Wall Street Journal's Scores

  • Movies
  • TV
For 2,552 reviews, this publication has graded:
  • 42% higher than the average critic
  • 2% same as the average critic
  • 56% lower than the average critic
On average, this publication grades 2.7 points lower than other critics. (0-100 point scale)
Average Movie review score: 60
Highest review score: 100 Argo
Lowest review score: 0 Ferris Bueller's Day Off
Score distribution:
2552 movie reviews
  1. This Transformers is a pile of glittering junk.
  2. As the hilariously foul-mouthed, sweet-souled Dr. S, he (Wayans) slaps Marci X to life every time he's on screen.
    • Wall Street Journal
  3. Like the high desert that provides its main setting, William Monahan’s Mojave is dry, often windy and full of hot air.
  4. Horrible Bosses has preposterousness to burn, but no finesse and no interest in having any.
  5. The film almost suffocates on overripe dialogue (“We are messing with the primal forces of nature here”) and finally loses its way in the logical contradictions — or the nonlogical implications — of time travel.
  6. Bring Zoloft and a tank of oxygen to Closer, an airless, ultimately joyless drama of sexual politics.
    • Wall Street Journal
  7. It's really dumb, even though it starts promisingly and continues, in a self-infatuated way, to consider itself quite bright.
  8. Still, the action is ponderous too. Mr. Morel is no Kubrick, or Tarantino, just as Mr. Travolta's caricature of John Travolta is no Travolta.
    • 58 Metascore
    • 30 Critic Score
    Mr. Snipes and Mr. Rhames get credit at least for doing their own stunts. By the middle of the film, viewers will take a certain satisfaction in each punch that lands on either of them.
    • Wall Street Journal
  9. Won't kill you, but it could bore you half to death.
    • Wall Street Journal
  10. For precursors of Guy's perversity, one would have to go back to W.C. Fields, who made antic art out of his characters' abhorrence of children.
  11. There's nothing wrong with the structure of Heartbreakers, but David Mirkin's direction is woefully clumsy -- and the movie's tone is nasty.
    • Wall Street Journal
  12. You may wonder if this screen version of the book of the same name is as unfunny and strangely mushy as it seems, but trust your instincts.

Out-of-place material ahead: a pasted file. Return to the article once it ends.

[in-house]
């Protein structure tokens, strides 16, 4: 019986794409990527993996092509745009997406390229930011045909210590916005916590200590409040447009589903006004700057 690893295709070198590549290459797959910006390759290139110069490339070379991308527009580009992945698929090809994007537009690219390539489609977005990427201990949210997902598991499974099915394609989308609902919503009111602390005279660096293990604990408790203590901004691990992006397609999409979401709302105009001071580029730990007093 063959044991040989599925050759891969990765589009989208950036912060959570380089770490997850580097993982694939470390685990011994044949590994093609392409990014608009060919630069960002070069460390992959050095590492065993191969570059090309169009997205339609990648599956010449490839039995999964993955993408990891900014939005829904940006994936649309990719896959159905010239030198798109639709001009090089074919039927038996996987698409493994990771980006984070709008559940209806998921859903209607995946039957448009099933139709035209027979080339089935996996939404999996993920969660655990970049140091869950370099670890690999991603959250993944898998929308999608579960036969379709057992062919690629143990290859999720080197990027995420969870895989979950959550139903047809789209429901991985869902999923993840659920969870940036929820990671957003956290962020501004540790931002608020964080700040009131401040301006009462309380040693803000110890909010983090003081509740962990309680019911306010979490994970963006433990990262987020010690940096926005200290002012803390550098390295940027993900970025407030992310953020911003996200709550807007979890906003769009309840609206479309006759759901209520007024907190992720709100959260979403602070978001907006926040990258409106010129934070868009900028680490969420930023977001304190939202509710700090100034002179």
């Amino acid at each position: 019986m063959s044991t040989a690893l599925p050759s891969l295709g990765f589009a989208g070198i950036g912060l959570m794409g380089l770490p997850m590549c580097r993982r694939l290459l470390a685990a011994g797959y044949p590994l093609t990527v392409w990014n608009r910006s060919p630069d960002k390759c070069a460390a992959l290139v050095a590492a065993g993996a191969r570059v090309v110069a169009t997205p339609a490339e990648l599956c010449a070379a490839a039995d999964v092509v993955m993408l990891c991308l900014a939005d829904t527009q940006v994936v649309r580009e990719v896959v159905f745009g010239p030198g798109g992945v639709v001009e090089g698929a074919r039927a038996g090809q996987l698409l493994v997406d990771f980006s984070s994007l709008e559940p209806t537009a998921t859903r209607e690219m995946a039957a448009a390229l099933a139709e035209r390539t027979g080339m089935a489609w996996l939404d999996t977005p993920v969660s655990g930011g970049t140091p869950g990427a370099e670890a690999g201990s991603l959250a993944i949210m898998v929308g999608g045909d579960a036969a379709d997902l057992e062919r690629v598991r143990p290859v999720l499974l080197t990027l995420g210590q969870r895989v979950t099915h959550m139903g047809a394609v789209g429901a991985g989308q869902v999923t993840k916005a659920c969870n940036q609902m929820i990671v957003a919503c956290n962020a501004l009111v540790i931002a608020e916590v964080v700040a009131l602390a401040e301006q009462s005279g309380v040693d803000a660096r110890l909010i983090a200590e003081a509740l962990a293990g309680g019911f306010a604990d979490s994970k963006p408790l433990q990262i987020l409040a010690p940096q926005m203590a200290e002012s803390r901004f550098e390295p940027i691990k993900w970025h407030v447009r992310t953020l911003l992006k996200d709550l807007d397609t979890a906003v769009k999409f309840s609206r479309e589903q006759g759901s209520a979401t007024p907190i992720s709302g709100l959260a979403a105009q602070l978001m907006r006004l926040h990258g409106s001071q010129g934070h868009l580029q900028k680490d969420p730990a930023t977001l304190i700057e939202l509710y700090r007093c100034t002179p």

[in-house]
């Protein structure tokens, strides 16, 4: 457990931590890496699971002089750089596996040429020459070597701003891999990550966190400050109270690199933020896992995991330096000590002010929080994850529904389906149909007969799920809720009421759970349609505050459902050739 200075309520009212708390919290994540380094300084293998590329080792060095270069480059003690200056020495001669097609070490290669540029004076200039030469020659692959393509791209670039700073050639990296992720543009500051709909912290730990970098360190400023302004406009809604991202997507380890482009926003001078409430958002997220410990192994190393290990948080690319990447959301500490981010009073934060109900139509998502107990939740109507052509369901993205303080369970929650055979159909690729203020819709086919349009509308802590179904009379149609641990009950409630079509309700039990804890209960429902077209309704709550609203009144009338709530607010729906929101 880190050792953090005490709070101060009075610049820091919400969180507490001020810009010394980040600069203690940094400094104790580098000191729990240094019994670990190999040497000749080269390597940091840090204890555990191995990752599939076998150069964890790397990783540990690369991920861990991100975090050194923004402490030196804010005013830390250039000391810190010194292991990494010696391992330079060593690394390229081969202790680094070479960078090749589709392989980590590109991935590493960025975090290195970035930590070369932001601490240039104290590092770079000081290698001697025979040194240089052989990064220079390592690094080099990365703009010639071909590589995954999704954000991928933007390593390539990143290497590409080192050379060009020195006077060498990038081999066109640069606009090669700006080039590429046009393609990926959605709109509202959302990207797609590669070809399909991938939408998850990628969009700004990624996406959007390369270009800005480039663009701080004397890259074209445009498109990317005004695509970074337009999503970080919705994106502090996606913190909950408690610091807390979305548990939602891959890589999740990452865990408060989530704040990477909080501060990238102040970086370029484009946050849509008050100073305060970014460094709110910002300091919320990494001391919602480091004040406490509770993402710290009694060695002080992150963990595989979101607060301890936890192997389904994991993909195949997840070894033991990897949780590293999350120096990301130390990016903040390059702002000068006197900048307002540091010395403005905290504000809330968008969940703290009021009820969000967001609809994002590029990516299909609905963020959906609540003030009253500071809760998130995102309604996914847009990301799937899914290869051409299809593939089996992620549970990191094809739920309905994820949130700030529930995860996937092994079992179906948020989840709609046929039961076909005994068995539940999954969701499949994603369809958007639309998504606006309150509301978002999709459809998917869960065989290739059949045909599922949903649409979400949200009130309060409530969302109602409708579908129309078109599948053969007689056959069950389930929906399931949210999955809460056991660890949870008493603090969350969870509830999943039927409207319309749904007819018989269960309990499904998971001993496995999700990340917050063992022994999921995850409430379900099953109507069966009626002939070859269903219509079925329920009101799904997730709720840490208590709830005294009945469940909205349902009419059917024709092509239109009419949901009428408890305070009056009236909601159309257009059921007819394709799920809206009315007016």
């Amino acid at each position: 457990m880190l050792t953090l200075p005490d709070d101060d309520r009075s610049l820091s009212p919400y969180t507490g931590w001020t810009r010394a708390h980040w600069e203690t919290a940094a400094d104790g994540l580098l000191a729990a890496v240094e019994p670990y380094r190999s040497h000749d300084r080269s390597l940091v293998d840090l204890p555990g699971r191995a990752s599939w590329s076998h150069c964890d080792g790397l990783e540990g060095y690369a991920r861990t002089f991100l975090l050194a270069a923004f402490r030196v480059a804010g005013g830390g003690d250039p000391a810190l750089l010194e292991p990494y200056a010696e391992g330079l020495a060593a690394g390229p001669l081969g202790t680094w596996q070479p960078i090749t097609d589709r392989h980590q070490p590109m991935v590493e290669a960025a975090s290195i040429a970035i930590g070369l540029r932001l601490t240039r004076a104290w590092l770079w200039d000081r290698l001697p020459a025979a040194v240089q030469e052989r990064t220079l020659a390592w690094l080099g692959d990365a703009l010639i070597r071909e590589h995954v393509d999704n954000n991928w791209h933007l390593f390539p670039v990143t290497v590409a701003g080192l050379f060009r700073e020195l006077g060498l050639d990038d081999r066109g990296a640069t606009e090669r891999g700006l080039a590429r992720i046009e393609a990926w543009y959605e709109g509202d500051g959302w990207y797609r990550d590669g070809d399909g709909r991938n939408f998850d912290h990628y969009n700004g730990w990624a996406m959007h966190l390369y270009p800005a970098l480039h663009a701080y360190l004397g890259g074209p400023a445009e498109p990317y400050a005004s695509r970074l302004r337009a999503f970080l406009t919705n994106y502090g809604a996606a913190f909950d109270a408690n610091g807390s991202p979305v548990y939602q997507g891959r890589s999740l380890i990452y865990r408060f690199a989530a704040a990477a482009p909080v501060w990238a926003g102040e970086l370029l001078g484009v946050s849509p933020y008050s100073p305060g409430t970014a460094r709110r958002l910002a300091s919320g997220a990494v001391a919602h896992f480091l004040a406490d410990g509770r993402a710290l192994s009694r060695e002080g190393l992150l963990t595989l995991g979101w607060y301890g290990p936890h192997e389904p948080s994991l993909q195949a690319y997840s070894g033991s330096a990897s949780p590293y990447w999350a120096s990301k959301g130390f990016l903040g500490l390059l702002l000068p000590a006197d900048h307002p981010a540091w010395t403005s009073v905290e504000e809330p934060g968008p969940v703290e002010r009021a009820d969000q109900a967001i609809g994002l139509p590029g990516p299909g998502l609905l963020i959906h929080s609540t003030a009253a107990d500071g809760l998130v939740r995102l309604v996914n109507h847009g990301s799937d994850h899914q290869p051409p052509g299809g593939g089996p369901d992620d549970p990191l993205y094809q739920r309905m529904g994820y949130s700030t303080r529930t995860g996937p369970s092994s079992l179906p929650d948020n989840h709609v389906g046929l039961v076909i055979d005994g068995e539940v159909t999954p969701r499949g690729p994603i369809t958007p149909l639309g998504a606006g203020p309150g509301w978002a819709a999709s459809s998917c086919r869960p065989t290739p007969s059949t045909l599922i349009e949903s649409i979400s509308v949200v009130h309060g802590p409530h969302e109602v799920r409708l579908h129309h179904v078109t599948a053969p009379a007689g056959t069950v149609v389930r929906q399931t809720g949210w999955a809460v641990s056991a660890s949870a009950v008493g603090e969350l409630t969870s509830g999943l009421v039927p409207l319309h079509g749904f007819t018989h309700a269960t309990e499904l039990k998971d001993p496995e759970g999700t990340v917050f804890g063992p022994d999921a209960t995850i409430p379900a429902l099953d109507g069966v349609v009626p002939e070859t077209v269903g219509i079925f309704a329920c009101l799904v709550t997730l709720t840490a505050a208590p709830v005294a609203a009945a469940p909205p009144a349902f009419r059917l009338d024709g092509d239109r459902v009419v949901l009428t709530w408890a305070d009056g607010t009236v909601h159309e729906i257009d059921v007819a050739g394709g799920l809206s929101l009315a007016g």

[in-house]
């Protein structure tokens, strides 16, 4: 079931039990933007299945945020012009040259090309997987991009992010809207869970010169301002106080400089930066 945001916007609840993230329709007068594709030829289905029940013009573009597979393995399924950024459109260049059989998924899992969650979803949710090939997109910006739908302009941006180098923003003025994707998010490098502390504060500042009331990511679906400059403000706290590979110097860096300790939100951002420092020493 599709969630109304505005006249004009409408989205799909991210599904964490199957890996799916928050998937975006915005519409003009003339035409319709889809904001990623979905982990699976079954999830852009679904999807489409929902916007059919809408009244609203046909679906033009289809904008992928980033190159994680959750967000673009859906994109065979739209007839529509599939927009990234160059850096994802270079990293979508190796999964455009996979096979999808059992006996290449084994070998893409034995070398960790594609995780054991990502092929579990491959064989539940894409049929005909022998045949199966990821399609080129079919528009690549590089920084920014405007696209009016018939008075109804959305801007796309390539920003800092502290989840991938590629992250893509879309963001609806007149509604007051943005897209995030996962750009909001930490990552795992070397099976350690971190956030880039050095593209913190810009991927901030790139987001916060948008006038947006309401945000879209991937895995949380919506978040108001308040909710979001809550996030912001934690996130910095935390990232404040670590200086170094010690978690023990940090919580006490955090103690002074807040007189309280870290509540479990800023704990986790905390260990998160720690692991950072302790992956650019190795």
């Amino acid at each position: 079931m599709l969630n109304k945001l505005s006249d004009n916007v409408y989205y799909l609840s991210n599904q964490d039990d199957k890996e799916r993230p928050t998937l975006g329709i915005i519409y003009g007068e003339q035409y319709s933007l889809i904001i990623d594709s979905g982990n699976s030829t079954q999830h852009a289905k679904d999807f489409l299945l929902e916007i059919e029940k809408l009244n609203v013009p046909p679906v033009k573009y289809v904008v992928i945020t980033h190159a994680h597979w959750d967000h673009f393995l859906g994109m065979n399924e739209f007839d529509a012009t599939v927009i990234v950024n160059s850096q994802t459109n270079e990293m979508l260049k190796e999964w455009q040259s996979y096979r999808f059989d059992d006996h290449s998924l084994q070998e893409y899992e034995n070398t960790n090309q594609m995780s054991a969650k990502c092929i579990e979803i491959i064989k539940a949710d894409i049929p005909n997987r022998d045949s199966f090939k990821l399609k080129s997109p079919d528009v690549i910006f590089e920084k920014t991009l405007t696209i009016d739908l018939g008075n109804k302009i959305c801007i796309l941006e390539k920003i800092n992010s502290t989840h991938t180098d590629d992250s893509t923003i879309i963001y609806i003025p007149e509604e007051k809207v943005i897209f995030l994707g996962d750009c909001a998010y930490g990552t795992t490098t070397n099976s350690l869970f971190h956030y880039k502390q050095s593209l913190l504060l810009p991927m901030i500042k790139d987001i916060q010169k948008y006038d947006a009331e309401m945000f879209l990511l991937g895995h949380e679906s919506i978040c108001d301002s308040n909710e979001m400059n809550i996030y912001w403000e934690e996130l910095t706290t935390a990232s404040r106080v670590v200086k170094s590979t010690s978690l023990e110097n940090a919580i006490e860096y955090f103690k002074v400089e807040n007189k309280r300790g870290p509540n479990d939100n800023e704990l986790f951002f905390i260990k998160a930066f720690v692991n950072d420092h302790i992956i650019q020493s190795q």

13. A saga of static set pieces and strenuously clever notions, this is a fiasco of a film if ever there was one.
    • Wall Street Journal
  14. Heart-breakingly awful -- slow, lugubrious, and misconceived to the point of baffling amateurism.
    • Wall Street Journal
  15. Stepping is everything in Stomp the Yard, and, dare I say it, a stepping stone to DJ's redemption. The movie itself is redeemed -- slightly -- by its almost touching devotion to the hoary Hollywood traditions of college movies with battling frats, as well as its earnest endorsement of education.
    • Wall Street Journal
  16. Penelope was in a trough of trouble before the oink on the script was dry.
  17. The IMAX print I saw was so murky as to make you give thanks for the few scenes shot in simple sunlight, the 3-D wasn't worth the bother, and never before have I wanted to chloroform an entire orchestra.
  18. Less than the sum of its parts, which were problematic to begin with.
  19. No one comes out of Mooseport unscathed -- not Rip Torn, as the president's campaign manager, not Christine Baranski as his avaricious ex-wife. It's a democracy of mediocrity, or worse.
    • Wall Street Journal
  20. Five months after Sept. 11, the movie inevitably echoes those events, but in a loud and extremely cheesy way.
    • Wall Street Journal
  21. This children's entertainment-grownups beware!-is preoccupied by squishy stuff that includes mud and poop, as well as by syrup that oozes from cabinet drawers.
  22. When bad movies happen to good people, the first place to look for an explanation is the basic idea. That certainly applies to My Week With Marilyn, a dubious idea done in by Adrian Hodges's shallow script and Simon Curtis's clumsy direction.
  23. Johnny Depp's Tonto wears a dead crow on his head in The Lone Ranger. The star himself carries a dead movie on his shoulders.
  24. Mr. Jarecki undercuts his own case -- not just undercuts but carpet-bombs it -- by using the same propaganda techniques he professes to abhor.
    • Wall Street Journal
  25. Edge of Darkness was one of the most enthralling, intricate and genuinely thrilling productions in the history of the small screen. The big-screen version--directed by Martin Campbell, who did the original--offers an example of why the studios' numbers often add up, and why, at the same time, so many of today's Hollywood movies leave us cool if not downright cold.
  26. Another dim adaptation of a bright comic novel.
    • Wall Street Journal
  27. Adam Green's Frozen explores a tiny idea exhaustively, and I mean exhaustively.
  28. This clumsy comedy, written and directed by Nancy Meyers, turns an implausible but intriguing premise into a tale of generational collision that reflects dimly on old and young alike.
  29. The drama is repetitive rather than resonant, an over-calculated, under-ventilated studio production -- even paranoid thrillers need to breathe -- whose plot machinery grinds grim and coarse.

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